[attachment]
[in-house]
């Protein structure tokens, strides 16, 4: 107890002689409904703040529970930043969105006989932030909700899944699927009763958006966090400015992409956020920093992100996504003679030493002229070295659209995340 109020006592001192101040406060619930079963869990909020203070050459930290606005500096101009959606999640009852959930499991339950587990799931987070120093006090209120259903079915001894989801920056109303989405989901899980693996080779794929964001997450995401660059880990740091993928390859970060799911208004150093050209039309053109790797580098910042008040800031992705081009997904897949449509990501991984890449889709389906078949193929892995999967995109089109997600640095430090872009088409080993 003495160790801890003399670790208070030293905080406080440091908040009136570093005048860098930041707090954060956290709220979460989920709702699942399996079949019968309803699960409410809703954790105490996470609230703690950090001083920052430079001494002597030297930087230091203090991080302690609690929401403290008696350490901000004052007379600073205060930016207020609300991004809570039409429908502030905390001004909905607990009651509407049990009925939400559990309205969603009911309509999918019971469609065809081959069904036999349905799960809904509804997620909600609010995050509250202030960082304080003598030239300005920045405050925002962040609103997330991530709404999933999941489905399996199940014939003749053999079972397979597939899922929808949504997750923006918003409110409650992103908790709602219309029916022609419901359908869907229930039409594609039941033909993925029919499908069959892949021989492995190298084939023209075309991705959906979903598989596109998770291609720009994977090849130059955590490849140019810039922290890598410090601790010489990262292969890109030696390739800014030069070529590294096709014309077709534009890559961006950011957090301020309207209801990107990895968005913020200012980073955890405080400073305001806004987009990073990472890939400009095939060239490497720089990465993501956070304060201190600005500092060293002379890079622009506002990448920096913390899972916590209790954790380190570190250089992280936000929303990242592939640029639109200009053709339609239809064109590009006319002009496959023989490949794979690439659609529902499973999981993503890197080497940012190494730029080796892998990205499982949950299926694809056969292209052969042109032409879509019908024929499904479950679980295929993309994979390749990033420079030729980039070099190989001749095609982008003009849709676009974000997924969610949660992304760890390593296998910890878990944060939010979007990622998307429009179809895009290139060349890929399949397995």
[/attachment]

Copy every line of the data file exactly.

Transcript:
[in-house]
């Protein structure tokens, strides 16, 4: 107890002689409904703040529970930043969105006989932030909700899944699927009763958006966090400015992409956020920093992100996504003679030493002229070295659209995340 109020006592001192101040406060619930079963869990909020203070050459930290606005500096101009959606999640009852959930499991339950587990799931987070120093006090209120259903079915001894989801920056109303989405989901899980693996080779794929964001997450995401660059880990740091993928390859970060799911208004150093050209039309053109790797580098910042008040800031992705081009997904897949449509990501991984890449889709389906078949193929892995999967995109089109997600640095430090872009088409080993 003495160790801890003399670790208070030293905080406080440091908040009136570093005048860098930041707090954060956290709220979460989920709702699942399996079949019968309803699960409410809703954790105490996470609230703690950090001083920052430079001494002597030297930087230091203090991080302690609690929401403290008696350490901000004052007379600073205060930016207020609300991004809570039409429908502030905390001004909905607990009651509407049990009925939400559990309205969603009911309509999918019971469609065809081959069904036999349905799960809904509804997620909600609010995050509250202030960082304080003598030239300005920045405050925002962040609103997330991530709404999933999941489905399996199940014939003749053999079972397979597939899922929808949504997750923006918003409110409650992103908790709602219309029916022609419901359908869907229930039409594609039941033909993925029919499908069959892949021989492995190298084939023209075309991705959906979903598989596109998770291609720009994977090849130059955590490849140019810039922290890598410090601790010489990262292969890109030696390739800014030069070529590294096709014309077709534009890559961006950011957090301020309207209801990107990895968005913020200012980073955890405080400073305001806004987009990073990472890939400009095939060239490497720089990465993501956070304060201190600005500092060293002379890079622009506002990448920096913390899972916590209790954790380190570190250089992280936000929303990242592939640029639109200009053709339609239809064109590009006319002009496959023989490949794979690439659609529902499973999981993503890197080497940012190494730029080796892998990205499982949950299926694809056969292209052969042109032409879509019908024929499904479950679980295929993309994979390749990033420079030729980039070099190989001749095609982008003009849709676009974000997924969610949660992304760890390593296998910890878990944060939010979007990622998307429009179809895009290139060349890929399949397995």